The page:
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Letters from the Front, Part 1

In my review of Joy Neal Kidney's book Leora's Letters last week, I lamented my lack of access to more letters that my uncle Dillon Summers had written during World War II. He was serving as a tank driver for forward observers of the 391st Armored Field Artillery Battalion, 3rd Armored Division. I also indicated, however, that the few I do have give enough information about those times to whet one's appetite for even more.


Although some of Dillon's letters that I do have offer only innocuous information (thanks to the strictures of the military censors at the time), some of them are more revealing of the stresses and personal trauma that both the service members and the families they left behind experienced.

Dillon had been drafted into the Army and had been inducted at Fort Oglethorpe, Georgia. He then went through months of training to drive various types of vehicles at Camp Polk, Louisiana; Freda, California (desert warfare, which led them to believe, incorrectly as it turned out, that they were headed for North Africa); Camp Pickett, Virginia (tank warfare); and Fort Indiantown Gap, Pennsylvania (artillery firing). During the latter training, the 391st was declared the most accurate battalion in the division.

During his training, he learned to drive not only trucks, as seen above, but also a variety of tanks, including the Stuart light tank, the Lee medium tank (shown here), and the Sherman main battle tank. I haven't been able to determine which tank he would eventually drive in his role as forward observers' driver, but since the Lee had been proven inadequate in North Africa, it most likely was either the Stuart (smaller, lighter, faster, and more maneuverable) or the Sherman. He also made friends, as the photo shows. (The names of the individuals are not given on the photo, but Dillon is on the far right.)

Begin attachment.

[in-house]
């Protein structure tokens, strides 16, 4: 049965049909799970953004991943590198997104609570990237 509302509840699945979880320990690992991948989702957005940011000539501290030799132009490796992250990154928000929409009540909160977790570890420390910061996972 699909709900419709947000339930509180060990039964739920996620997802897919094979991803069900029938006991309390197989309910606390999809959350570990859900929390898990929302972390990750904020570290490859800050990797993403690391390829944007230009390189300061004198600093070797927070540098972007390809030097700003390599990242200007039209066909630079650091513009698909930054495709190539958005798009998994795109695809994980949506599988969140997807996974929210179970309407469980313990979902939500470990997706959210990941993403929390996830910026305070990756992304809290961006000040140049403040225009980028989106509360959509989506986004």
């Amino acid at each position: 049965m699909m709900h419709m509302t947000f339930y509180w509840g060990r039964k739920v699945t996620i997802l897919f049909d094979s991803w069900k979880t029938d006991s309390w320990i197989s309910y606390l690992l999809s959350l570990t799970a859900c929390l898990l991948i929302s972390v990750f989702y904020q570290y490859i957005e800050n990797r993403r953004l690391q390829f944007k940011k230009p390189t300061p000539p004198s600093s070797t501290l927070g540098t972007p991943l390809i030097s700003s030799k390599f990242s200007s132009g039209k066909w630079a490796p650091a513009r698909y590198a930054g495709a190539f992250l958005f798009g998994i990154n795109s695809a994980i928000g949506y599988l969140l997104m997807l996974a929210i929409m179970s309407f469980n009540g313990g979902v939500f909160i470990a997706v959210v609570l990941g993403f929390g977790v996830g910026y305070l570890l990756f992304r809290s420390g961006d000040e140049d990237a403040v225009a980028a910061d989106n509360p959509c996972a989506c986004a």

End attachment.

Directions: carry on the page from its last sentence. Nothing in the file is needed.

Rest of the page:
At some point during the training, possibly following the desert training and while en route to Virginia, Dillon returned home for a brief visit. This made everyone in the family happy, especially my mother, Hazel, who always looked up to her big brother. (She would not be so happy when he had to return to his unit as another photo shows her downcast.)


The earliest dated letter I have of Dillon's he wrote from Indiantown Gap on August 23, 1943. It opened with immediate excitement and obvious haste. (I am reproducing these letters just as they were written, spelling , capitalization, grammar, and punctuation errors included.)


Hello again.
This isn't a secret!
We are leaving here Thursday Aug 26th/6 AM. will get at the embarcation at 1:45 same date. Won't say much as I wrote this morning.
Don't know much to say
I'm just praying for the best I'm not afraid. I just want to keep praying for that is what gets results. Ha
Don't worry about me for I am going to be O.K. Ans to this add. unless notified otherwise. Well so long for now
Love to all Dillon.

It doesn't take much imagination to read between the lines and sense the mix of emotions involved for a soldier going off to war farther from home and family than he'd ever been before and with no guarantee of ever returning alive. One can only imagine the feelings of his parents and siblings.


On August 26, the 391st departed Fort Indiantown Gap via train and arrived at Camp Kilmer, N.J., the staging area for troops headed for the European theater. On September 5, they steamed out of New York Harbor aboard the S.S. Shawnee and arrived at Avonmouth, Port of Bristol, England, on September 16. They immediately boarded a train, which took them to Warminster, Wiltshire, on the Salisbury Plain, where, for the next nine months they would receive their final intensive instruction in tank warfare.


Although Dillon might have written other letters after his brief August 23 letter, the next one I have is dated October 2. His family apparently still did not know precisely where he was in Europe until he headed that letter "Somewhere in England." That letter was primarily his response to some tragic news. But that is for the next blog post.

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